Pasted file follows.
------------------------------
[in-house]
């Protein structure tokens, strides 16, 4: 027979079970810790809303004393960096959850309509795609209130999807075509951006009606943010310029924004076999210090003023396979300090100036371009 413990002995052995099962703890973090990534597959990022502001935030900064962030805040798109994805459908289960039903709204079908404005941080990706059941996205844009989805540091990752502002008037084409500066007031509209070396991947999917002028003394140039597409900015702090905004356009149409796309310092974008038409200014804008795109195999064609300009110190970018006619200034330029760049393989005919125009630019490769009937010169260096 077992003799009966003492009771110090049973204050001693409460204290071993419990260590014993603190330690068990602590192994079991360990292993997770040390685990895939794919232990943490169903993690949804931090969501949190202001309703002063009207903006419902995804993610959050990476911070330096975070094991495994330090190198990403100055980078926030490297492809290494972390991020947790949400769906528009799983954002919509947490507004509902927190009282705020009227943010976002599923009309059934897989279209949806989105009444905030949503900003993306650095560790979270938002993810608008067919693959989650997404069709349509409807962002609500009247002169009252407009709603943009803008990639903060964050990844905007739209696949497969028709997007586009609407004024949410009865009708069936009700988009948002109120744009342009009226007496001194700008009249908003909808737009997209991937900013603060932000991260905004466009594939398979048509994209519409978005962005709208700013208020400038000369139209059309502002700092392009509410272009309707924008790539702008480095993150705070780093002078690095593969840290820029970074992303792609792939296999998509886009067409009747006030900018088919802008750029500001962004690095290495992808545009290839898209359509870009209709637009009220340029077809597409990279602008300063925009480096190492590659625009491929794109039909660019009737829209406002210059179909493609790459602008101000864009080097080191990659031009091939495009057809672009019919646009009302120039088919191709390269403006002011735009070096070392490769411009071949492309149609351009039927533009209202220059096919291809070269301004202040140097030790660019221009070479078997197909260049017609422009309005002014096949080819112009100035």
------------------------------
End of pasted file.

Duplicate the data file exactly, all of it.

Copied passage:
[in-house]
């Protein structure tokens, strides 16, 4: 027979079970810790809303004393960096959850309509795609209130999807075509951006009606943010310029924004076999210090003023396979300090100036371009 413990002995052995099962703890973090990534597959990022502001935030900064962030805040798109994805459908289960039903709204079908404005941080990706059941996205844009989805540091990752502002008037084409500066007031509209070396991947999917002028003394140039597409900015702090905004356009149409796309310092974008038409200014804008795109195999064609300009110190970018006619200034330029760049393989005919125009630019490769009937010169260096 077992003799009966003492009771110090049973204050001693409460204290071993419990260590014993603190330690068990602590192994079991360990292993997770040390685990895939794919232990943490169903993690949804931090969501949190202001309703002063009207903006419902995804993610959050990476911070330096975070094991495994330090190198990403100055980078926030490297492809290494972390991020947790949400769906528009799983954002919509947490507004509902927190009282705020009227943010976002599923009309059934897989279209949806989105009444905030949503900003993306650095560790979270938002993810608008067919693959989650997404069709349509409807962002609500009247002169009252407009709603943009803008990639903060964050990844905007739209696949497969028709997007586009609407004024949410009865009708069936009700988009948002109120744009342009009226007496001194700008009249908003909808737009997209991937900013603060932000991260905004466009594939398979048509994209519409978005962005709208700013208020400038000369139209059309502002700092392009509410272009309707924008790539702008480095993150705070780093002078690095593969840290820029970074992303792609792939296999998509886009067409009747006030900018088919802008750029500001962004690095290495992808545009290839898209359509870009209709637009009220340029077809597409990279602008300063925009480096190492590659625009491929794109039909660019009737829209406002210059179909493609790459602008101000864009080097080191990659031009091939495009057809672009019919646009009302120039088919191709390269403006002011735009070096070392490769411009071949492309149609351009039927533009209202220059096919291809070269301004202040140097030790660019221009070479078997197909260049017609422009309005002014096949080819112009100035």